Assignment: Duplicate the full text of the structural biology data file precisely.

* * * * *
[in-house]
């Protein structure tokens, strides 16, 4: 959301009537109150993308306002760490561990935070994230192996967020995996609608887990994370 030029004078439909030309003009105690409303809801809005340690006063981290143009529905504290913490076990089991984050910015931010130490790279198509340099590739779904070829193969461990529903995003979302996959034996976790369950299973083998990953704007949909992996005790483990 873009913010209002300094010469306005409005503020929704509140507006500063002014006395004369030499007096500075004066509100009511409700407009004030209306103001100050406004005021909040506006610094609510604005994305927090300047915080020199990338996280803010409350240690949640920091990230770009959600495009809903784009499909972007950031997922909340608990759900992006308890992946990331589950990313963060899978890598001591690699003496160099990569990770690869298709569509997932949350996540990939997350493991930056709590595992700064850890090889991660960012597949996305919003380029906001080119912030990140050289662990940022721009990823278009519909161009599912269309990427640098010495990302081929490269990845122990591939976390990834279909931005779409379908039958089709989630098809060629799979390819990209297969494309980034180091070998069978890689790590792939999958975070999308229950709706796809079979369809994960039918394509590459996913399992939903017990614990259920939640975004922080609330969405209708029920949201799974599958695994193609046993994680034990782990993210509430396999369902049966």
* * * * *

[in-house]
């Protein structure tokens, strides 16, 4: 959301009537109150993308306002760490561990935070994230192996967020995996609608887990994370 030029004078439909030309003009105690409303809801809005340690006063981290143009529905504290913490076990089991984050910015931010130490790279198509340099590739779904070829193969461990529903995003979302996959034996976790369950299973083998990953704007949909992996005790483990 873009913010209002300094010469306005409005503020929704509140507006500063002014006395004369030499007096500075004066509100009511409700407009004030209306103001100050406004005021909040506006610094609510604005994305927090300047915080020199990338996280803010409350240690949640920091990230770009959600495009809903784009499909972007950031997922909340608990759900992006308890992946990331589950990313963060899978890598001591690699003496160099990569990770690869298709569509997932949350996540990939997350493991930056709590595992700064850890090889991660960012597949996305919003380029906001080119912030990140050289662990940022721009990823278009519909161009599912269309990427640098010495990302081929490269990845122990591939976390990834279909931005779409379908039958089709989630098809060629799979390819990209297969494309980034180091070998069978890689790590792939999958975070999308229950709706796809079979369809994960039918394509590459996913399992939903017990614990259920939640975004922080609330969405209708029920949201799974599958695994193609046993994680034990782990993210509430396999369902049966």